Artist Talks Gallery Openings and Events

Washington Studio School Presents Brian Kelley

Photo courtesy of Washington Studio School.

Photo courtesy of Washington Studio School.

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Opening Reception: Friday, April 7 from 6pm to 8pm

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Artist Talk: Friday, April 7 at 7pm

Washington Studio School (WSS) is pleased to present an exhibition of paintings, prints, and drawings by faculty member Brian Kelley.

Brian considers himself a problematic figurative painter, because most of his work is neither paintings nor figurative. He approaches painting, painting, drawing, printmaking, and any other media as extensions of a painting practice that is based on direct observation.

Brian uses different mediums and techniques as a way to keep the mark-making spontaneous and considered. Although many of his works have no people present, yet the cities, buildings, interiors, and still life objects founds in his work are about the durable ways people’s lives influence the world around them.

Brian lives in Alexandria, Virginia. He has an MFA in Painting from Indiana University and a BA from the College of William and Mary. He has exhibited nationally and lectured at several schools, including George Washington University, the College of William and Mary, George Mason University, Anne Arundel Community College, Prince George’s Community College, Northern Virginia Community College, and the Washington Studio School. His portfolio includes works in painting, drawing, print- making, and video.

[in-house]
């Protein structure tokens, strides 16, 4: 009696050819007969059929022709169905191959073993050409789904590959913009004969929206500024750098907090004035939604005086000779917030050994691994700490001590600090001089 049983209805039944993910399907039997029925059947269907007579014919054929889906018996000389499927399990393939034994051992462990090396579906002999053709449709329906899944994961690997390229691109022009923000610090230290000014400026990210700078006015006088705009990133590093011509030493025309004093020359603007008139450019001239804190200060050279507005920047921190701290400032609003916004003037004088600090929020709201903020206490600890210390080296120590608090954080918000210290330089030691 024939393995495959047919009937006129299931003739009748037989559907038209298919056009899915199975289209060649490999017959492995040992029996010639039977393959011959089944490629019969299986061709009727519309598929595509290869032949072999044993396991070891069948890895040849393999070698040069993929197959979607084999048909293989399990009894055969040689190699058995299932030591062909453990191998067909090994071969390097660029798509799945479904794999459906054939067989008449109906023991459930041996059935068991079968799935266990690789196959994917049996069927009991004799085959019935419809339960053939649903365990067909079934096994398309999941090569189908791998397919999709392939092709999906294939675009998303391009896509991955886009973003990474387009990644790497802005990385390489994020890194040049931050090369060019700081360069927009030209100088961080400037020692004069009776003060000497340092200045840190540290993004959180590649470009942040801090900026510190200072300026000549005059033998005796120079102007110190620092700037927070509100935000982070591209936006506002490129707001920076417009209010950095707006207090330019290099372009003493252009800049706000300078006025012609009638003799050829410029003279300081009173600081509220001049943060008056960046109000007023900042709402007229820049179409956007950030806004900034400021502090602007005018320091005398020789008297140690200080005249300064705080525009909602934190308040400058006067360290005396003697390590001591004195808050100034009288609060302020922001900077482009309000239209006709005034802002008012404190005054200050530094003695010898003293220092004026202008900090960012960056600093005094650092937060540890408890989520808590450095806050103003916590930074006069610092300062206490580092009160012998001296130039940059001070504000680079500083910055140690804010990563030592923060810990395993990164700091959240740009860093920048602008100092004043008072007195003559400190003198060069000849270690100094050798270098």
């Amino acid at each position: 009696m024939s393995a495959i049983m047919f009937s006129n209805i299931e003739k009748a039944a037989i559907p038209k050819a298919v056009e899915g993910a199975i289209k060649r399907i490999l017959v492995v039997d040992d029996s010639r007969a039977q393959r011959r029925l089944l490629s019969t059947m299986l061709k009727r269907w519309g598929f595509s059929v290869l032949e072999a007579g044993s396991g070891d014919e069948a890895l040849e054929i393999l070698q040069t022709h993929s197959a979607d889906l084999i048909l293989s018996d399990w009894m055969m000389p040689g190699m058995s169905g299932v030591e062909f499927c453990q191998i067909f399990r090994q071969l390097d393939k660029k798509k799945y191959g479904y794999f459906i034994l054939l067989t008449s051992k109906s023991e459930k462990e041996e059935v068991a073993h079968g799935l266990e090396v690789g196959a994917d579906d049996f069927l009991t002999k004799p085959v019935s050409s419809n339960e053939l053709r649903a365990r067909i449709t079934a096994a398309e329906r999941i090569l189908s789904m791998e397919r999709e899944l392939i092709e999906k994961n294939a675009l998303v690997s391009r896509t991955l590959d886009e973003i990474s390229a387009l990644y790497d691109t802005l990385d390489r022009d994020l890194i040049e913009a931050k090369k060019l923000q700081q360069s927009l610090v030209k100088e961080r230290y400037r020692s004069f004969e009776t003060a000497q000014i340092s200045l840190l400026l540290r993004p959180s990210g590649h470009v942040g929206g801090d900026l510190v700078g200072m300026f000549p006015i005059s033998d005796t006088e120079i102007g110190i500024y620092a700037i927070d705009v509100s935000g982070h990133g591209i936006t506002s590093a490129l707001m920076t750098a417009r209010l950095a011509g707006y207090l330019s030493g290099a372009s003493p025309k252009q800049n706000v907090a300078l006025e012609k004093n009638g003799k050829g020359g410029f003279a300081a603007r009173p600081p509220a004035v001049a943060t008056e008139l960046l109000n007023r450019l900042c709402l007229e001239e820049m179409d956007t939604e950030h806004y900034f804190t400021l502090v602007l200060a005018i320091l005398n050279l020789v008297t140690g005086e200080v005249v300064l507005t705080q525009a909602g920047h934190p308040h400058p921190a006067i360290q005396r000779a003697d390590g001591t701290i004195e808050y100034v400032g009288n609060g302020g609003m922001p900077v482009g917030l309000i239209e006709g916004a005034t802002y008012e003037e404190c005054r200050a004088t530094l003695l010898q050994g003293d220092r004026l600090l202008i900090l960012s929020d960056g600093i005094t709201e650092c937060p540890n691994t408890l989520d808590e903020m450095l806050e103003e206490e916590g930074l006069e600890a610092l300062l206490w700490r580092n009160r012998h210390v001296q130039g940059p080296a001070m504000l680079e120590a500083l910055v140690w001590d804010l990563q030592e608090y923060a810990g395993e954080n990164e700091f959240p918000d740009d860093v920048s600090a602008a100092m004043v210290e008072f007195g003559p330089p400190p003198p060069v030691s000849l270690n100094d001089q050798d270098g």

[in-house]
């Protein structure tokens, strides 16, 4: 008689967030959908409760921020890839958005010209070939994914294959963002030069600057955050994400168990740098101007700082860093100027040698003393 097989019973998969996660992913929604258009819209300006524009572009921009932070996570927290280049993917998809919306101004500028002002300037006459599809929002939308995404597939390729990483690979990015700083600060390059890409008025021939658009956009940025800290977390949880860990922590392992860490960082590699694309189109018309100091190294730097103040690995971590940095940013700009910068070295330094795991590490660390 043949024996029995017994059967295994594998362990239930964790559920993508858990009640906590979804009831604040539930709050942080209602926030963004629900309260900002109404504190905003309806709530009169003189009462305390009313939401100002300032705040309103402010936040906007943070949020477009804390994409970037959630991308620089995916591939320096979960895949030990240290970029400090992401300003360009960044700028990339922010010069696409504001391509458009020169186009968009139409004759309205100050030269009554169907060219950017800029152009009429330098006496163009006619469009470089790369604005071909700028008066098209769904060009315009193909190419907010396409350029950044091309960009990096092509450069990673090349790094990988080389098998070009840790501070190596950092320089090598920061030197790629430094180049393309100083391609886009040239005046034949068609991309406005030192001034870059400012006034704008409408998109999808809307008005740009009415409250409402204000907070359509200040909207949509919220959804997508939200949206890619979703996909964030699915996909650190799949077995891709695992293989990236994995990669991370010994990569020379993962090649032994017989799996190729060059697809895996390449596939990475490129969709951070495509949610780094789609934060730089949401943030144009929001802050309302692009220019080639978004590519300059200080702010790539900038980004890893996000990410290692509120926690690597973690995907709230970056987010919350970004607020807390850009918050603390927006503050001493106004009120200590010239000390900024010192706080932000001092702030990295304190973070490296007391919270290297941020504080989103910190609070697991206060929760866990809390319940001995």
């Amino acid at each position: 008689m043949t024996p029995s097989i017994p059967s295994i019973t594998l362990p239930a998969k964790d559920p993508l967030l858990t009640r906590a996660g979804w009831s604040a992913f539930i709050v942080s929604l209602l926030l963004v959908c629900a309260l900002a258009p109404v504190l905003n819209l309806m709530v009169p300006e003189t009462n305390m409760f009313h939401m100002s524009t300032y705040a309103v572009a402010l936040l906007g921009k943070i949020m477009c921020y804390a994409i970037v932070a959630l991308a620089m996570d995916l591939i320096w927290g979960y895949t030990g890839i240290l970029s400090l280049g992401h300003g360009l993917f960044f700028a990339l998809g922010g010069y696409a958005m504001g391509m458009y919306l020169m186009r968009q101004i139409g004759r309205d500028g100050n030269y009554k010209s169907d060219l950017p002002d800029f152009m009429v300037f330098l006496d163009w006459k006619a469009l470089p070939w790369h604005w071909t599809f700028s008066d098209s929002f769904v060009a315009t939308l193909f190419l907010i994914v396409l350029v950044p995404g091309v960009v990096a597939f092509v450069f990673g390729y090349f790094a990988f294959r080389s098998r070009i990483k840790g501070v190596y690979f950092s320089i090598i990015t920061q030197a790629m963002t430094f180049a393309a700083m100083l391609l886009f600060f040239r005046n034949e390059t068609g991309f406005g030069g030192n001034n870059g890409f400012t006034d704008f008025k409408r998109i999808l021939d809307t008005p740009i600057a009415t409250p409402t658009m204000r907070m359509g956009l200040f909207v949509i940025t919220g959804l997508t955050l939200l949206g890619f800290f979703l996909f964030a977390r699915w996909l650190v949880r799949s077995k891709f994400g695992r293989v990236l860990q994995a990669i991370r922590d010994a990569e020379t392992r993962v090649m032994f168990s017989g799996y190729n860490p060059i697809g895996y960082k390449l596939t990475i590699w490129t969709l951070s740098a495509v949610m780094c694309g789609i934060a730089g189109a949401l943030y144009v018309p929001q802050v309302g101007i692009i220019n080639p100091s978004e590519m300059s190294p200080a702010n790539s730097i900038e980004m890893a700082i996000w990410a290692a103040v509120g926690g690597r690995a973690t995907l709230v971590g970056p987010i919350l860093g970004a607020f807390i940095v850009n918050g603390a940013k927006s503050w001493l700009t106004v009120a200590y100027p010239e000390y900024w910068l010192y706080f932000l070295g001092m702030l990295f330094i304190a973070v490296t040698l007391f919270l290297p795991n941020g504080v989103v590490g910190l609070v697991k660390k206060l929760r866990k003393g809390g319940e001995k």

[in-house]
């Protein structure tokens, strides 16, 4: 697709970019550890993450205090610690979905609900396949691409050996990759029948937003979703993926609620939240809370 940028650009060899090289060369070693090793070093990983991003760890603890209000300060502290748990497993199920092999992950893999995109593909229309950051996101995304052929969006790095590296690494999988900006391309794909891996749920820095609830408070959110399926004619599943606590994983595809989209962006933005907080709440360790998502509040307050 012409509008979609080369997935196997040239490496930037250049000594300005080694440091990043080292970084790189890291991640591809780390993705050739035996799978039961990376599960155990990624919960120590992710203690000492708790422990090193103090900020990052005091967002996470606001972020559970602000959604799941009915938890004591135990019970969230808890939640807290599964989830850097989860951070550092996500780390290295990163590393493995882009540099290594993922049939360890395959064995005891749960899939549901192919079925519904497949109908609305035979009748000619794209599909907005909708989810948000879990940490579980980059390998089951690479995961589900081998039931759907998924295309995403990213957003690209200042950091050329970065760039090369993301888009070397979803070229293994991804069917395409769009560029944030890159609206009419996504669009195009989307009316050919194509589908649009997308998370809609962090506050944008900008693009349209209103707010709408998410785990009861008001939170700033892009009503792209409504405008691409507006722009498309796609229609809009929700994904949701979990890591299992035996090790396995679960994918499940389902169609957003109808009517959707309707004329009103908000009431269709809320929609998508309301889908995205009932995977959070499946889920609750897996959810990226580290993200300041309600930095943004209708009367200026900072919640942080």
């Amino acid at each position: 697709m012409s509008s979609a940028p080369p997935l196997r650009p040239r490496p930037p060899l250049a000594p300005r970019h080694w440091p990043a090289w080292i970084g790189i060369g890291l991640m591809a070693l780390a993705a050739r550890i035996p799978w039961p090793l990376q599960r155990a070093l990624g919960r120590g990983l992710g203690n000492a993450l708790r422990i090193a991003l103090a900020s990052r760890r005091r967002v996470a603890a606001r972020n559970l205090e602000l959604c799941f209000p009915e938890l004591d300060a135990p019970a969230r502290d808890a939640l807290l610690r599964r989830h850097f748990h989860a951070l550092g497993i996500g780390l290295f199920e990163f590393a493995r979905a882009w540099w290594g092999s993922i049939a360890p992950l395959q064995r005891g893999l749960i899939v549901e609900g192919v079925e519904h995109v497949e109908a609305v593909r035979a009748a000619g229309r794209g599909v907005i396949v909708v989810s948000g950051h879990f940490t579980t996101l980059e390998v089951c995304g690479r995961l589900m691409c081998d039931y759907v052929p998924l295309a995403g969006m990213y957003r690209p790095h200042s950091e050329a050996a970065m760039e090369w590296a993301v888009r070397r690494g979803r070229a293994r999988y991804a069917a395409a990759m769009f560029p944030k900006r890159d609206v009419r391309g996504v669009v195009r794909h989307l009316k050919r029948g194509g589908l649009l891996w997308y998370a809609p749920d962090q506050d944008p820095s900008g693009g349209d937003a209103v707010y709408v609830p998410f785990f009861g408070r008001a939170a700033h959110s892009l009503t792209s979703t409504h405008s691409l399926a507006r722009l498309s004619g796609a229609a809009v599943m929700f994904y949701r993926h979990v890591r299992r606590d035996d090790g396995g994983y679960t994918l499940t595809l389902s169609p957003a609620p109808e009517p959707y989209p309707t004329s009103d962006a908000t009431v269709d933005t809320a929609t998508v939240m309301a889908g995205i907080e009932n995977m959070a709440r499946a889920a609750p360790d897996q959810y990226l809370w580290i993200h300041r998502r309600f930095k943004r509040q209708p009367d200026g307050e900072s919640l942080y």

BIO
Brian Kelley lives in Alexandria, Virginia. He has an MFA in Painting from Indiana University and a BA from the College of William and Mary. He has exhibited nationally and lectured at several schools, including George Washington University, the College of William and Mary, George Mason University, Anne Arundel Community College, Prince George’s Community College, Northern Virginia Community College, and the Washington Studio School. His portfolio includes works in painting, drawing, printmaking, and video

ARTIST STATEMENT
I consider myself a problematic figurative painter, both because a good deal of my work is not painting and because the human figure is often missing. First, I approach painting, drawing, printmaking, and any other media as extensions of a painting practice that comes from working from direct observation. I try to not cultivate separate ways of working in different mediums, but use different mediums and techniques as a way to keep the mark-making spontaneous and considered. Second, in works that have no people present, the subject is still people, but by proxy. The cities, buildings, interiors, and still life objects in my work are always a way of thinking about the durable ways human action shapes the world.

The world I view daily is one touched and retouched by people.  In a place like Alexandria or Washington, there are no remaining primeval trees or wildness.  Even the local contemporary push to replant native species is a very deliberate human action that paradoxically hopes to be somewhat wild.  Cracks in walls, and perhaps even more importantly their slipshod or expert repairs, reveal that a building is not an inorganic structure, but something much more like a bee’s hive marked by each successive group of inhabitants.  I am particularly fortunate to once again be exhibiting a solo exhibition in a building that has had several past lives.*  I enjoy this kind of double layer of human touch and activity:  the first being the motif of places shaped by people and the second being the act of working by hand and direct observation on a composition.

Washington Studio School is located at 2129 S. St. NW. For more information, call 202.258.5404 or visit www.washingtonstudioschool.org.

Editorial Team
Authored by: Editorial Team

Post provided by the East City Art Editorial Team.